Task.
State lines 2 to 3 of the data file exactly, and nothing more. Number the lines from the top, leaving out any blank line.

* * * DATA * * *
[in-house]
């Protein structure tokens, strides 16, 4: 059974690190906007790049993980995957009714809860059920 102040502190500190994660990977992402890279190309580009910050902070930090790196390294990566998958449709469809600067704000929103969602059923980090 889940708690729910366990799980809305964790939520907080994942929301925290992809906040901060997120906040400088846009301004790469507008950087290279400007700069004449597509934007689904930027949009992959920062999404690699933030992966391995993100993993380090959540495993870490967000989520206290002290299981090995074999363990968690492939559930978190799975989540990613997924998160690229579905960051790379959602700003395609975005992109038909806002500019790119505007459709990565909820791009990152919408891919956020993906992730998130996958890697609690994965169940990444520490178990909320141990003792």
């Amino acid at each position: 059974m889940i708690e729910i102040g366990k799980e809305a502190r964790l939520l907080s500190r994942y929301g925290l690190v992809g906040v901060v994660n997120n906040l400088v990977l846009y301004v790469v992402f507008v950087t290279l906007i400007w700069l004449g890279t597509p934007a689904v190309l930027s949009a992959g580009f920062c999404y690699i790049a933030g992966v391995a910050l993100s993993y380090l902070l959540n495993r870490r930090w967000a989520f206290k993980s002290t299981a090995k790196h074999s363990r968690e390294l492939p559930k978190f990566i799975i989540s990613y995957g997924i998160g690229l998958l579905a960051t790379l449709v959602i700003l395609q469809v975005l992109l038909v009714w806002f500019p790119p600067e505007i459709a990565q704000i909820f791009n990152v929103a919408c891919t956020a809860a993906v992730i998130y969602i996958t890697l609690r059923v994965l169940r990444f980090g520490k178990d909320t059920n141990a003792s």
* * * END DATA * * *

């Protein structure tokens, strides 16, 4: 059974690190906007790049993980995957009714809860059920 102040502190500190994660990977992402890279190309580009910050902070930090790196390294990566998958449709469809600067704000929103969602059923980090 889940708690729910366990799980809305964790939520907080994942929301925290992809906040901060997120906040400088846009301004790469507008950087290279400007700069004449597509934007689904930027949009992959920062999404690699933030992966391995993100993993380090959540495993870490967000989520206290002290299981090995074999363990968690492939559930978190799975989540990613997924998160690229579905960051790379959602700003395609975005992109038909806002500019790119505007459709990565909820791009990152919408891919956020993906992730998130996958890697609690994965169940990444520490178990909320141990003792």
């Amino acid at each position: 059974m889940i708690e729910i102040g366990k799980e809305a502190r964790l939520l907080s500190r994942y929301g925290l690190v992809g906040v901060v994660n997120n906040l400088v990977l846009y301004v790469v992402f507008v950087t290279l906007i400007w700069l004449g890279t597509p934007a689904v190309l930027s949009a992959g580009f920062c999404y690699i790049a933030g992966v391995a910050l993100s993993y380090l902070l959540n495993r870490r930090w967000a989520f206290k993980s002290t299981a090995k790196h074999s363990r968690e390294l492939p559930k978190f990566i799975i989540s990613y995957g997924i998160g690229l998958l579905a960051t790379l449709v959602i700003l395609q469809v975005l992109l038909v009714w806002f500019p790119p600067e505007i459709a990565q704000i909820f791009n990152v929103a919408c891919t956020a809860a993906v992730i998130y969602i996958t890697l609690r059923v994965l169940r990444f980090g520490k178990d909320t059920n141990a003792s």